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Introduction: Hegelianism, Republicanism, and Modernity

Published online by Cambridge University Press:  22 August 2009

Douglas Moggach
Affiliation:
University of Ottawa
Douglas Moggach
Affiliation:
Professor in the School of Political Studies and in the Department of Philosophy, University of Ottawa
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Summary

We have witnessed in recent years a dramatic resurgence of interest in Hegel's philosophy. Hegel's relations to his philosophical precursors, notably Kant and the Enlightenment, have been fundamentally reconceived, and his work has received new interpretations, stressing the dynamic and open character of his reflections. Far from being of merely historical interest, these interpretations have highlighted Hegel's importance for contemporary discussions, such as republicanism or the intersubjective construction of the self and society. Hegel helps to initiate the turn away from ideas of the subject as a kind of isolated, self-referential monad that had been widely prevalent since Descartes. This epochal change was in no way undertaken only in the twentieth century, or prompted by discoveries in linguistic analysis, as some commentators claim. Describing subjectivity as formed in matrices of relationships, which are themselves fluid and evolving, Hegel contends that the social bond offers the possibility of a mutual elicitation and enhancement of freedom, not simply its restriction. He issues a profound challenge to common liberal conceptions of society as an instrumental, economic connection, and he strenuously opposes the reduction of the state's functions to the administration of the market or to the exercise of internal or external coercion. Hegel views the state as essentially the site of conscious freedom and self-determination. These views are, in principle at least, closely aligned with the republican model, which has also attracted considerable recent attention as an alternative to liberal, communitarian, and other contemporary accounts.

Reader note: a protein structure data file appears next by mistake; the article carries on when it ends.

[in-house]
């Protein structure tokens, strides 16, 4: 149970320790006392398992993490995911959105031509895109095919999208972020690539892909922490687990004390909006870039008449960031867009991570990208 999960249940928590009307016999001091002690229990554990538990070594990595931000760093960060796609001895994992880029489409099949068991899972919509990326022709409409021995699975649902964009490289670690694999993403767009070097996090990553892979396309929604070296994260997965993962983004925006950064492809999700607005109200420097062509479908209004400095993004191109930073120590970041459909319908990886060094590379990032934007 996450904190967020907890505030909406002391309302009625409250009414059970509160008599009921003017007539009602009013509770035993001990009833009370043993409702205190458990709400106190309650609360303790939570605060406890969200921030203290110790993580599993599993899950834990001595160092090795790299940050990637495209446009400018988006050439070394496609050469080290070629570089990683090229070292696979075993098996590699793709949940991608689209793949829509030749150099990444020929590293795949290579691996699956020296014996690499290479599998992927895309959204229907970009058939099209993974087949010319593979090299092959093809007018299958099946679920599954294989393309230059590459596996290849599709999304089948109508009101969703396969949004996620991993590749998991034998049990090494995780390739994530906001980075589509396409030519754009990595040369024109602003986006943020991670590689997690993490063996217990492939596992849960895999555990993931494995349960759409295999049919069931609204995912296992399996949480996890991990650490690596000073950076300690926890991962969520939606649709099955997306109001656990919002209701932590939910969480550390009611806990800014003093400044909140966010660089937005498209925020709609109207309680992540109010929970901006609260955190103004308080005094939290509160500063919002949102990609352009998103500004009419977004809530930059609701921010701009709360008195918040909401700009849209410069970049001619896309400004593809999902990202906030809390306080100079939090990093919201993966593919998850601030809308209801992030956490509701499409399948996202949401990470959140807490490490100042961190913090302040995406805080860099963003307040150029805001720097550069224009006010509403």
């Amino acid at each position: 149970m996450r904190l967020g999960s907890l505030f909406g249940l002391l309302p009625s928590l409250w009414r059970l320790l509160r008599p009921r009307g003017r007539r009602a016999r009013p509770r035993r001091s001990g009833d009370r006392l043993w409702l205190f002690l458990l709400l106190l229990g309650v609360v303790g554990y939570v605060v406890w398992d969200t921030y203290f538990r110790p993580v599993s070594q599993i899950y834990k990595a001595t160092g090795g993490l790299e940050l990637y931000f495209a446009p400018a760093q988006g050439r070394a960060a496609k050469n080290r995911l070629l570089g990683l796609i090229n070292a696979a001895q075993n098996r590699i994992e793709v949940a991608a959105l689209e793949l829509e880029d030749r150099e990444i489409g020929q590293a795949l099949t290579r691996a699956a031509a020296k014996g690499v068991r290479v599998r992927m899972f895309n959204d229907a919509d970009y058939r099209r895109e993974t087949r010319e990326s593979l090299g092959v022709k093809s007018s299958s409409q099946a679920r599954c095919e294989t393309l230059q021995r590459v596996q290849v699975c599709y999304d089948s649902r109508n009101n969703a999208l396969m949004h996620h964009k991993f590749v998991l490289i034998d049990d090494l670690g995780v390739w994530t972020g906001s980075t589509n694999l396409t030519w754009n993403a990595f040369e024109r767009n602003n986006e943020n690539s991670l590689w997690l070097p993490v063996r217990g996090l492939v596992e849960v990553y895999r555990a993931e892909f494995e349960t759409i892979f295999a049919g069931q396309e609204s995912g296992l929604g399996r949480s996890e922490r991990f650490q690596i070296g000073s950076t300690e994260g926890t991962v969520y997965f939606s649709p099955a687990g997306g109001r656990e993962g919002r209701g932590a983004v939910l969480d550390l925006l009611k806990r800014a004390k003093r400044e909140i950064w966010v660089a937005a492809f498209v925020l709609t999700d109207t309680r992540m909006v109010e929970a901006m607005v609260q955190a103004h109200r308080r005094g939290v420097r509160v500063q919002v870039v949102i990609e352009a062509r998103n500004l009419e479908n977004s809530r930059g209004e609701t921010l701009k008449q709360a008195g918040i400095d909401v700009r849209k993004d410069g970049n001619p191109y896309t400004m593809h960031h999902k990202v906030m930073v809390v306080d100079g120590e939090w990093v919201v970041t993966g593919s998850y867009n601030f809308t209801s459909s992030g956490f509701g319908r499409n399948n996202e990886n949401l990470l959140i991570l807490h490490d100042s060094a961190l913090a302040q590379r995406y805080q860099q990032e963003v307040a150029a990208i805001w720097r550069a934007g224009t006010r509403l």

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The New Hegelians
Politics and Philosophy in the Hegelian School
, pp. 1 - 23
Publisher: Cambridge University Press
Print publication year: 2006

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